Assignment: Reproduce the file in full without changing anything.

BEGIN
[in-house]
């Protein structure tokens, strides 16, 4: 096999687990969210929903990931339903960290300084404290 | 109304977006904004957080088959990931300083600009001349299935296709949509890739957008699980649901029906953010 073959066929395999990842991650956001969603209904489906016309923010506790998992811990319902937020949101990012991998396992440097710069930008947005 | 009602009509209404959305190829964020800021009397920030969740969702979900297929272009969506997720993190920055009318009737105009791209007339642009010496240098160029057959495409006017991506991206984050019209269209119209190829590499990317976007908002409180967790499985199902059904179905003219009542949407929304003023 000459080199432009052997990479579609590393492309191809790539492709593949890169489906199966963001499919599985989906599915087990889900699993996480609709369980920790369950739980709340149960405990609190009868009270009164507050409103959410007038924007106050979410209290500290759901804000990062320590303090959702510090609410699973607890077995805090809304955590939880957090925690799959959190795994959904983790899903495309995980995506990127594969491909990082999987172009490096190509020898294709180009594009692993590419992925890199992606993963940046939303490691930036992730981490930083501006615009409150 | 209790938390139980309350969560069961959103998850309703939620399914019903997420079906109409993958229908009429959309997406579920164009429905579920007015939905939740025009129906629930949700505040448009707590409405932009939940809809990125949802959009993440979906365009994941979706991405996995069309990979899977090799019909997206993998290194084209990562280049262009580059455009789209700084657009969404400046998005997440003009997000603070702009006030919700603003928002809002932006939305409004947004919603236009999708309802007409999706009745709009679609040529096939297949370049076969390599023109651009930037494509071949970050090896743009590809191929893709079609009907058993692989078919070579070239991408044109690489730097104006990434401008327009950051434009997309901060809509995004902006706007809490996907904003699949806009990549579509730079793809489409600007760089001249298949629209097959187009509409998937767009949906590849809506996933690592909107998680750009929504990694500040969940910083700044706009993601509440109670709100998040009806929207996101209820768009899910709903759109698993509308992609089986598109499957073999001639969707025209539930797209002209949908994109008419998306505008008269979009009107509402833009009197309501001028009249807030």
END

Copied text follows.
[in-house]
């Protein structure tokens, strides 16, 4: 096999687990969210929903990931339903960290300084404290 | 109304977006904004957080088959990931300083600009001349299935296709949509890739957008699980649901029906953010 073959066929395999990842991650956001969603209904489906016309923010506790998992811990319902937020949101990012991998396992440097710069930008947005 | 009602009509209404959305190829964020800021009397920030969740969702979900297929272009969506997720993190920055009318009737105009791209007339642009010496240098160029057959495409006017991506991206984050019209269209119209190829590499990317976007908002409180967790499985199902059904179905003219009542949407929304003023 000459080199432009052997990479579609590393492309191809790539492709593949890169489906199966963001499919599985989906599915087990889900699993996480609709369980920790369950739980709340149960405990609190009868009270009164507050409103959410007038924007106050979410209290500290759901804000990062320590303090959702510090609410699973607890077995805090809304955590939880957090925690799959959190795994959904983790899903495309995980995506990127594969491909990082999987172009490096190509020898294709180009594009692993590419992925890199992606993963940046939303490691930036992730981490930083501006615009409150 | 209790938390139980309350969560069961959103998850309703939620399914019903997420079906109409993958229908009429959309997406579920164009429905579920007015939905939740025009129906629930949700505040448009707590409405932009939940809809990125949802959009993440979906365009994941979706991405996995069309990979899977090799019909997206993998290194084209990562280049262009580059455009789209700084657009969404400046998005997440003009997000603070702009006030919700603003928002809002932006939305409004947004919603236009999708309802007409999706009745709009679609040529096939297949370049076969390599023109651009930037494509071949970050090896743009590809191929893709079609009907058993692989078919070579070239991408044109690489730097104006990434401008327009950051434009997309901060809509995004902006706007809490996907904003699949806009990549579509730079793809489409600007760089001249298949629209097959187009509409998937767009949906590849809506996933690592909107998680750009929504990694500040969940910083700044706009993601509440109670709100998040009806929207996101209820768009899910709903759109698993509308992609089986598109499957073999001639969707025209539930797209002209949908994109008419998306505008008269979009009107509402833009009197309501001028009249807030």